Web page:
Times University Rankings 2012
When searching for that perfect college for you, Times Higher Education is one of the best sources for finding out more about the best schools from around the world. Known as the “Top 200 World Universities,” this list considers a number of factors when rating colleges and can provide students with some great information about each school. While this is just one of the tools you can use when comparing colleges, understanding how this list is created can help you understand some of the education choices available to you.
First and foremost, it is important to note that the Times college rankings will likely be changing significantly over the next several years. From 2004 to 2009, the list was compiled in conjunction with Quacquarelli Symonds, or QS. However, from 2010 on, the list will instead be compiled in conjunction with Thomson Reuters. So, their methodology might change and improve with this new partnership, which will give students an even more helpful ranking of schools.
Currently, the Times college list is compiled based on factors that fall into six different categories:
- Peer Review Score
- Faculty/Student Score
- Citations/Faculty Score
- Recruiter Review Score
- International Faculty Score
- International Students Score
The scores in each of these categories are based on factories like faculty publications and student-to-staff ratio. Each category is weighted based on how important Times believes these factors to be. This list is most highly criticized because of the weight given to peer review, which has, until 2009, accounted for 40% of the total score.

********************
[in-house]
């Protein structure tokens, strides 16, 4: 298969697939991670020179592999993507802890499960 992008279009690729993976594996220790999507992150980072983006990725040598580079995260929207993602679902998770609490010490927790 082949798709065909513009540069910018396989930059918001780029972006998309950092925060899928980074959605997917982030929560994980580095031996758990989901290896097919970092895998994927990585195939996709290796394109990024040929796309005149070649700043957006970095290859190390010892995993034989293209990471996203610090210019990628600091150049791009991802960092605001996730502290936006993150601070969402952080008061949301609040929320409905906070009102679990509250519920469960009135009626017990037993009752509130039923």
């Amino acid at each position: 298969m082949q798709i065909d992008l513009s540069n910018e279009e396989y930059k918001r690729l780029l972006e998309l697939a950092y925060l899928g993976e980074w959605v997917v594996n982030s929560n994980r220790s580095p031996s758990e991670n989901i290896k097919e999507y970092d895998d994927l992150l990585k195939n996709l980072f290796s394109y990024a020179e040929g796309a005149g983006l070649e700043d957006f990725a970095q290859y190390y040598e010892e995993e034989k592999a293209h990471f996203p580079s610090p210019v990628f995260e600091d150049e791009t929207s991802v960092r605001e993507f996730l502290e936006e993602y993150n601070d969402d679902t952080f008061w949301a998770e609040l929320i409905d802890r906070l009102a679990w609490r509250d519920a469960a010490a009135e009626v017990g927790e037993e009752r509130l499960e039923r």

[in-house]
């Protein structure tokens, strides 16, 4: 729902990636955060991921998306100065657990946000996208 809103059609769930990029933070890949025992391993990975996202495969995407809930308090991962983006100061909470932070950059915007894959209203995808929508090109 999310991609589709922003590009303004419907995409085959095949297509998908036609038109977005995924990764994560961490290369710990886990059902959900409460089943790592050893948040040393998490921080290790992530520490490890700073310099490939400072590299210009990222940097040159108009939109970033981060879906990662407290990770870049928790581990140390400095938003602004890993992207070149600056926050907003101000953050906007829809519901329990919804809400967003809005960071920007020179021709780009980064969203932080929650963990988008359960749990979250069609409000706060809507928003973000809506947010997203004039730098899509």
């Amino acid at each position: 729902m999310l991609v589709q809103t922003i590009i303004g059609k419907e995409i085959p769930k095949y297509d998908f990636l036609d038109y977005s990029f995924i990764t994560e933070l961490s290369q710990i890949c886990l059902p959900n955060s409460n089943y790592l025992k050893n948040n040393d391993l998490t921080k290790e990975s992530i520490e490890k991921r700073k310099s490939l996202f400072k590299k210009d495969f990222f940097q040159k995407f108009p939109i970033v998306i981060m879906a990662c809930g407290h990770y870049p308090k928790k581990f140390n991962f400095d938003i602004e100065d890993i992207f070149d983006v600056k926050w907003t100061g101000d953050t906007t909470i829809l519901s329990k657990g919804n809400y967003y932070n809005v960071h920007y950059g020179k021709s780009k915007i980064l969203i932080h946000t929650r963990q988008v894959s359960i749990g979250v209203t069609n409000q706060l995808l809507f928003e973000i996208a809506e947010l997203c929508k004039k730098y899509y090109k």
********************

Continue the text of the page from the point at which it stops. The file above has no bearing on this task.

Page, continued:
Peer review is important because it is a way for Times to understand a school’s reputation in the academic world. Each school is asked to participate in a survey, where they rank other schools with which they’re familiar. The problem with this, however, is that some schools strategically rank certain schools lower simply because they want to skew the ranking results. So, to put so much weight on peer review may not make the list extremely accurate for all schools, according to critics. It is speculated that this will be one of the pieces of methodology that will change in the coming years.
In addition to producing their list of the 200 best colleges in the world, Times also ranks colleges on smaller lists according to specific categories. There are lists for schools emphasizing engineering/IT, science and biomedicine, natural sciences, social sciences, and arts/humanities. These smaller lists are often more helpful to students than the larger international list that takes all colleges into consideration.
Times publishes its list every fall in their magazine, as well as online. While this is a great way to start your search for the perfect college, remember that the top school for you may not necessarily be atop this or any other college rankings. Make in-person visits to campuses, talk to professors and students, learn about scholarship and grant availability, and do research beyond subjective rankings to learn more about every school you’re considering.
Featured Online Universities in America
The Internet has revolutionized education so that now you can earn a degree entirely online from the comfort of your home. This is perfect for working professionals or anyone who wants to get ahead in a career without having to go to a physical campus everyday.